The letters were part of a class project coordinated by Kensey Jones, a second grade teacher at St. Michael’s Episcopal School in Richmond. Jones has been a volunteer at the shelter for the past four years. She also has three rescue dogs of her own, so it’s safe to say this project was close to her heart. Jones wanted to find a way to help the dogs less likely to be adopted find their forever families.

Christie Peters hangs letters on kennels of available dogs.

Richmond Animal Care and Control

Jones told The Washington Post, “The idea just came to me to connect persuasive writing with these adoptable pets that need a forever home.” She thought it would be “a way that I could make their writing real for [the students], and actually make an impact on the world and our Richmond community, specifically.”

The shelter's director, Christie Peters, has a son is in Jones' second grade class. So when Jones approached her with the idea, Peters enthusiastically agreed.

A letter written to hang on a dog named Sunday’s kennel reads: “I would love to be adopted. If you do adopt me, I hope I will brighten up your Sundays like the sun. You’ll be my Sunday Special, and I hope I’ll be yours!” Jones admitted she was surprised at what the kids came up with and that it “pulled at the heartstrings.”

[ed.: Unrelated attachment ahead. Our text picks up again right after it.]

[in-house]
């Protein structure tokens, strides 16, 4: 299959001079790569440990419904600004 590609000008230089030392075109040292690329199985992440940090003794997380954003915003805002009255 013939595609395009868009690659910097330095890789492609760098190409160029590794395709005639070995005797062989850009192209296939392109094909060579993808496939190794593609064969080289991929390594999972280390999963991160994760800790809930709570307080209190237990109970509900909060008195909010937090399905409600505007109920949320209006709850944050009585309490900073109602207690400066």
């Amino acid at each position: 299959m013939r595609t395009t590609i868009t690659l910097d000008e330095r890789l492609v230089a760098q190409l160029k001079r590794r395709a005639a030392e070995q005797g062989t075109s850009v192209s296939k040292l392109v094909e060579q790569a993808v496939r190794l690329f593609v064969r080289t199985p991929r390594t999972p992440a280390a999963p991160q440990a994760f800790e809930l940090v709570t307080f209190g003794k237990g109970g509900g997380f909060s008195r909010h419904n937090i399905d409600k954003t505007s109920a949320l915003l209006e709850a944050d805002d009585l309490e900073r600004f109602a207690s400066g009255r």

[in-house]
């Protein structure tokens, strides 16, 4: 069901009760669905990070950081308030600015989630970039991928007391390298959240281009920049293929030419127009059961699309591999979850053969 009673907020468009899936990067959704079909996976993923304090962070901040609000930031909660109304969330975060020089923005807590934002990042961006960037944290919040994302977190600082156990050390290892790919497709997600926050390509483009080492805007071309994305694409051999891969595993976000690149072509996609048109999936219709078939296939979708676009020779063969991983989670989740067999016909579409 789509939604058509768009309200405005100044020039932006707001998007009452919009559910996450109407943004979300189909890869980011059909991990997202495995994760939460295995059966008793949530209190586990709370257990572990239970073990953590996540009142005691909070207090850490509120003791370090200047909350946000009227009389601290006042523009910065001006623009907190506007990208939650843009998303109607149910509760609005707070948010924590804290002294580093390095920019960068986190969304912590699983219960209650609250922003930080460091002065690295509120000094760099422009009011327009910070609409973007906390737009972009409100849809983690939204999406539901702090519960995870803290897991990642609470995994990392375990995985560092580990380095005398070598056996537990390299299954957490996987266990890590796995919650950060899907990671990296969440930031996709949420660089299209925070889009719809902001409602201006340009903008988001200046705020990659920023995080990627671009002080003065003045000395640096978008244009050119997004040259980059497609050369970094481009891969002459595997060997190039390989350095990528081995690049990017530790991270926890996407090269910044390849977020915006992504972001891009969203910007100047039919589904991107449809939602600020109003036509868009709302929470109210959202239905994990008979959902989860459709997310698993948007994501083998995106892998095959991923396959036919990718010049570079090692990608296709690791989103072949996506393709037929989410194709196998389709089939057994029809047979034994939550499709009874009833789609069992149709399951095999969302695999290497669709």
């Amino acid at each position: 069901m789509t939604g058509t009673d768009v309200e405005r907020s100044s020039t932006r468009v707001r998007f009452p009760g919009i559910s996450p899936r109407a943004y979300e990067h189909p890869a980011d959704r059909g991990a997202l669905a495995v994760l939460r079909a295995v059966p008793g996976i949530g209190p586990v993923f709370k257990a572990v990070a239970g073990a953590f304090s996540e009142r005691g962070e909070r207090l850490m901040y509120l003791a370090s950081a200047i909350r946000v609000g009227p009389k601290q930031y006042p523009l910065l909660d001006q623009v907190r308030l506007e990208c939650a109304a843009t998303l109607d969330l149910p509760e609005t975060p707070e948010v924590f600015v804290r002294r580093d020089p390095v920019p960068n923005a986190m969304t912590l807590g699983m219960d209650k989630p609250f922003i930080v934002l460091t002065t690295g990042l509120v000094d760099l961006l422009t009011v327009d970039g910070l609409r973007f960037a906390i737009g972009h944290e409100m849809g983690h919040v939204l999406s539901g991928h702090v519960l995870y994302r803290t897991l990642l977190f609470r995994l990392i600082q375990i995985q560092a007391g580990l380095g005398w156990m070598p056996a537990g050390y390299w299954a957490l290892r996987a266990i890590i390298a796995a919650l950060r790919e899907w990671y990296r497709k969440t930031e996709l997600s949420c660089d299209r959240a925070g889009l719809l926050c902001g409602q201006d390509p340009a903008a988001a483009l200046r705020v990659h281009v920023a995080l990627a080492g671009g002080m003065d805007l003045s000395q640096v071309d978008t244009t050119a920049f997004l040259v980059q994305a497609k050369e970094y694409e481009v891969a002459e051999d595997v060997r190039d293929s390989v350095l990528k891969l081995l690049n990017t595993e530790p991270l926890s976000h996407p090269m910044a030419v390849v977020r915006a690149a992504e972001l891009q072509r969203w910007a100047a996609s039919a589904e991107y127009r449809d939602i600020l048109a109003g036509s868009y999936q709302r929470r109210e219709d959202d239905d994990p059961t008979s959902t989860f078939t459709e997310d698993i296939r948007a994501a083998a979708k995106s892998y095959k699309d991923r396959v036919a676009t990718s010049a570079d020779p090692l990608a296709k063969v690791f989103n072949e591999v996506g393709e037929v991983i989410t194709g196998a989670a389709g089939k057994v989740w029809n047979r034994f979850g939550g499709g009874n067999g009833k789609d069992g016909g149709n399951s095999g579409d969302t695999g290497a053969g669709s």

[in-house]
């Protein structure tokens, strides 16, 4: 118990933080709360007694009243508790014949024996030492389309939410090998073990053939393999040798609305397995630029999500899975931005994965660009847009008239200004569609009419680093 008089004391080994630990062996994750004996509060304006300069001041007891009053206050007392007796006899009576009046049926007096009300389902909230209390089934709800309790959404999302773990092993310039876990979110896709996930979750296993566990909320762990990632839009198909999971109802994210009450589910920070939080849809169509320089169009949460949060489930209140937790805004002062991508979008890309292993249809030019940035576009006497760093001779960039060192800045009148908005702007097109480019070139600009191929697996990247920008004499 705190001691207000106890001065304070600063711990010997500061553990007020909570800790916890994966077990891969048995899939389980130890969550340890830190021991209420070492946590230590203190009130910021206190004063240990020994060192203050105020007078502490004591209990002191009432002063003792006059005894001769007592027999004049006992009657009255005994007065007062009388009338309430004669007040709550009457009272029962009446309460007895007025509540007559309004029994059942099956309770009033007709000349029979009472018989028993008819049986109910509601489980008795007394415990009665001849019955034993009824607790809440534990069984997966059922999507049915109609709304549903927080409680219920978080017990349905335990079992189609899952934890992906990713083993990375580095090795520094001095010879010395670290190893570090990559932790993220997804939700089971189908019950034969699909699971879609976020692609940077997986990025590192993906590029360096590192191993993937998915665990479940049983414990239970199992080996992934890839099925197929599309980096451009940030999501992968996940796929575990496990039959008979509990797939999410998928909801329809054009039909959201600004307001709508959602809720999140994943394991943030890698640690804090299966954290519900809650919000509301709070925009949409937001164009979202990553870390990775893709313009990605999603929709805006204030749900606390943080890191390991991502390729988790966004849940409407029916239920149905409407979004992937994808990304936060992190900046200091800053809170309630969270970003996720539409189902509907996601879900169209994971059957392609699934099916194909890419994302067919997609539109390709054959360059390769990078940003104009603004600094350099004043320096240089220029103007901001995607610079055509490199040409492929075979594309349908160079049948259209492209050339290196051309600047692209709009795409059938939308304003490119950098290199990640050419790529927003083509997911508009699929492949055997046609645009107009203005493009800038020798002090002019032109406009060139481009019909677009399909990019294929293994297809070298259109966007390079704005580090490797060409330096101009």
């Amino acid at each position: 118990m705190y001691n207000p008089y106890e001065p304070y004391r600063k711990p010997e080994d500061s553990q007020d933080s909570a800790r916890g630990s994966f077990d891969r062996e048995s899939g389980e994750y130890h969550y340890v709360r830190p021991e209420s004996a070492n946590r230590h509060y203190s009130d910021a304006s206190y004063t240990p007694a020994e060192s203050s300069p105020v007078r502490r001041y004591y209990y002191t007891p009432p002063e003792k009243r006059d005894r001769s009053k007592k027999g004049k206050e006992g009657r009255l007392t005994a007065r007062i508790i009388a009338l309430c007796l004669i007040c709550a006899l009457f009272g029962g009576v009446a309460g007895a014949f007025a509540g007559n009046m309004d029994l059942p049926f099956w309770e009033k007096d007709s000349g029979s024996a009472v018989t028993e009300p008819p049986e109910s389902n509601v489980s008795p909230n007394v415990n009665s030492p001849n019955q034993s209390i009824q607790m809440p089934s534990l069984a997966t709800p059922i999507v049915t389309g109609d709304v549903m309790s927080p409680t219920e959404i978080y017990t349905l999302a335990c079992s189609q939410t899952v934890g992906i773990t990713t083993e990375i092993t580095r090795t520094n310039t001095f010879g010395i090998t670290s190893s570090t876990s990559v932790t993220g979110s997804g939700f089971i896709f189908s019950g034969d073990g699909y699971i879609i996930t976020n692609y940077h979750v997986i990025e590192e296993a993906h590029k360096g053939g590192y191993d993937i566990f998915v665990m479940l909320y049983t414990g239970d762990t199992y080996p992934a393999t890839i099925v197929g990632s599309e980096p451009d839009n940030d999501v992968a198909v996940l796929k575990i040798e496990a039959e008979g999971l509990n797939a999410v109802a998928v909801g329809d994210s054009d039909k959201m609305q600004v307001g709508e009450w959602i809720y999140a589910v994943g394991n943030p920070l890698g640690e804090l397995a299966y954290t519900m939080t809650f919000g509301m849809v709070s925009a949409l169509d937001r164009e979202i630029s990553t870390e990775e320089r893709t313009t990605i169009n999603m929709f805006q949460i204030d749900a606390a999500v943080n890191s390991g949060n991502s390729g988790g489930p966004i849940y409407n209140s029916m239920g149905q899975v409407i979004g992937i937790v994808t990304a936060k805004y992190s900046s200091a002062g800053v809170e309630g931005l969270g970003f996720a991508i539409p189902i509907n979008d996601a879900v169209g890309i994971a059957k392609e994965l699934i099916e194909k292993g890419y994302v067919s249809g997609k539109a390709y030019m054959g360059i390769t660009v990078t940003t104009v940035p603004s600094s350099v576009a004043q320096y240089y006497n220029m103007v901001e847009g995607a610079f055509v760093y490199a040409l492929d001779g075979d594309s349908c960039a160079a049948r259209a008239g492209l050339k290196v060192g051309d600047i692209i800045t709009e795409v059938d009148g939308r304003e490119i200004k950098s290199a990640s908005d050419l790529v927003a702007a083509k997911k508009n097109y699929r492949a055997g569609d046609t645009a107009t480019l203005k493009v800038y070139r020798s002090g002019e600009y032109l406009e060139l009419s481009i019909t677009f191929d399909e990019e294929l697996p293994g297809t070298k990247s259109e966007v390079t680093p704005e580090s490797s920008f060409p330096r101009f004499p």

Shelter dogs are always looking for a home that will care for them forever, and this is just one way to make sure they get the families they deserve. If you’re thinking about adding an animal to your family, consider adopting from a local animal shelter. Maybe you, too, will be met with sweet notes from kiddos helping to facilitate successful adoptions.

Pop Culture

Artist uses AI to create ultra realistic portraits of celebrities who left us too soon

What would certain icons look like if nothing had happened to them?

Mercury would be 76 today.

Some icons have truly left this world too early. It’s a tragedy when anyone doesn’t make it to see old age, but when it happens to a well-known public figure, it’s like a bit of their art and legacy dies with them. What might Freddie Mercury have created if he were granted the gift of long life? Bruce Lee? Princess Diana?